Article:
A Conservative MP and the Green Party leader walk into a church...

Good Sunday Morning,

Ed Broadbent and Preston Manning make strange bedfellows. Mix in a little Bob Rae and you get an amazing trilogy of forewords to "Turning Parliament Inside Out" by Michael Chong, Scott Simms and Kennedy Stewart.

Elizabeth_and_Chong_text5.jpg"As happened in the 1930s," writes Ed Broadbent, "severe social and economic disruption is resulting in major portions of the disaffected moving not to the democratic left but to the authoritarian right. His [Trump's] appeal to the large number of Americans thoroughly fed up with the traditional leadership of both the Republican and Democratic parties [in the US] is now understood as a common sense fact." He goes on, citing other international examples to underscore that this is not just a US phenomenon and then asks questions like: "Is Canada's parliament responsible to its citizens, or do parties operate as leader-controlled oligarchies stifling MPs?"

Preston Manning reminds us that Parliament is (or should be) the institutional embodiment of our most fundamental principles. He tells a story of a sign on an old back road east of Lesser Slave Lake pointing to the town of Sawridge. The sign was sturdy and strong, acting as a landmark for over fifty years. It was a beacon, a guidepost that represented a steadfast sense of direction. There was just one problem. If you followed the sign it would not take you to Sawridge. The sign was permanent but the world around it changed. Over time the town changed its name and its location to higher ground after a flood. The roads were also rerouted. Anyone relying on the sign would find themselves lost, as surely as anyone trying to make sense of democratic institutions that are no longer democratic at all.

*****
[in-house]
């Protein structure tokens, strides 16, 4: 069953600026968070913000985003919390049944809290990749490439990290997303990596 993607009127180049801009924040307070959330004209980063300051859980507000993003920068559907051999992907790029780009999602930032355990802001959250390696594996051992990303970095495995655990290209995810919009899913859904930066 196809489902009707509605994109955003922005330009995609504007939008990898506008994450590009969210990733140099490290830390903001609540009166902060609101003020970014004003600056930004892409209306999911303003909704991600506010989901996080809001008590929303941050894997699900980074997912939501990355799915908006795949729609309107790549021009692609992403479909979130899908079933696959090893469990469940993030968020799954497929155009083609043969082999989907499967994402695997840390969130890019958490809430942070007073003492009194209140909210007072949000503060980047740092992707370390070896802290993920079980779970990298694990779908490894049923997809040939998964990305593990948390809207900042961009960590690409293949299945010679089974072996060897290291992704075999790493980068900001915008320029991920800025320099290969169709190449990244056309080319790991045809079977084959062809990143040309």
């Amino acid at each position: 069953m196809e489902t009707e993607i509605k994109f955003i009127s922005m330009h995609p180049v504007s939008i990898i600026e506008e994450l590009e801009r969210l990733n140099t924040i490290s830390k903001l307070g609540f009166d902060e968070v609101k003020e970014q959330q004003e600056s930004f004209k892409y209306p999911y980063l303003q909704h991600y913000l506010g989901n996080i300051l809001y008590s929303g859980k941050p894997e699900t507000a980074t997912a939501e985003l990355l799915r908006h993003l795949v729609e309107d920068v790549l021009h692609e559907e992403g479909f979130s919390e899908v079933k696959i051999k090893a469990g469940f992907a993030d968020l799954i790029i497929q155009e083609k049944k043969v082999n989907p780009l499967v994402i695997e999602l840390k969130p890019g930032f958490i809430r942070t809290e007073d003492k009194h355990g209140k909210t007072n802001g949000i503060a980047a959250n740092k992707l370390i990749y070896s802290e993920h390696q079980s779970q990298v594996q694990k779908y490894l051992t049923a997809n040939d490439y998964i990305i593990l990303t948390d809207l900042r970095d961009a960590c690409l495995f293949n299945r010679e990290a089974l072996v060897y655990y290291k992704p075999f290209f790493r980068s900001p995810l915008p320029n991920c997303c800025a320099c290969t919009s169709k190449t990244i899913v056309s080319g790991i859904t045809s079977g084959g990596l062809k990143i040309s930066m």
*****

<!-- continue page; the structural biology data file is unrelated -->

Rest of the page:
"Political discourse has increasingly become the rote repetition of the same phrases over and over again, people talking to each other, with canned answers responding to canned questions," writes Bob Rae. "Voters rightly feel that there is something wrong with how our politics is working. We don't yet have the deadlock of the United States, but we do have another kind of deadlock; the hard hand of too much party discipline."

Turning_Parlieament.jpgLast week Elizabeth May (who also wrote a chapter in the book) and Michael Chong shared a stage in Guelph to discuss our democratic shortcomings. "[Committee members] are chosen by [three] party leaders and sit at the pleasure of the three party leaders. Because of that," said Chong, "members work at the whim of their party leaders and not the constituents who elected them."  Elizabeth points to the total power that a party can wield with a false majority government: “In Canada, if a prime minister has a majority of the seats in the House [irrespective of the popular vote] under their party banner, that prime minister controls automatically the executive and the legislative. That is the key reason I so desperately believe Canada needs to have a voting system that does not allow a big gulf to develop between the popular vote and the seat count.”

Renewing Democracy is what being Green is all about. As it is through democratic action and strong citizen engagement that we can find new answers to old problems. And let there be no doubt, they are old problems. Income disparity was as rife in the world of Pharaohs and Charles Dickens as it is today. Destruction of the environment that sustains us was our downfall on Easter Island and Sumer, as much as it was in the killing fog of London in 1952

But today's challenges are sweeping over us at a much faster rate. The pace of change is accelerating way beyond our capacity to adapt as individuals. What should be our most trusted institutions are not earning our confidence. Centralized power structures continue to exercise control. Those driving the agenda benefit most from the policies that are implemented. That's why how we make policies and who makes them, who is driving that agenda, matters.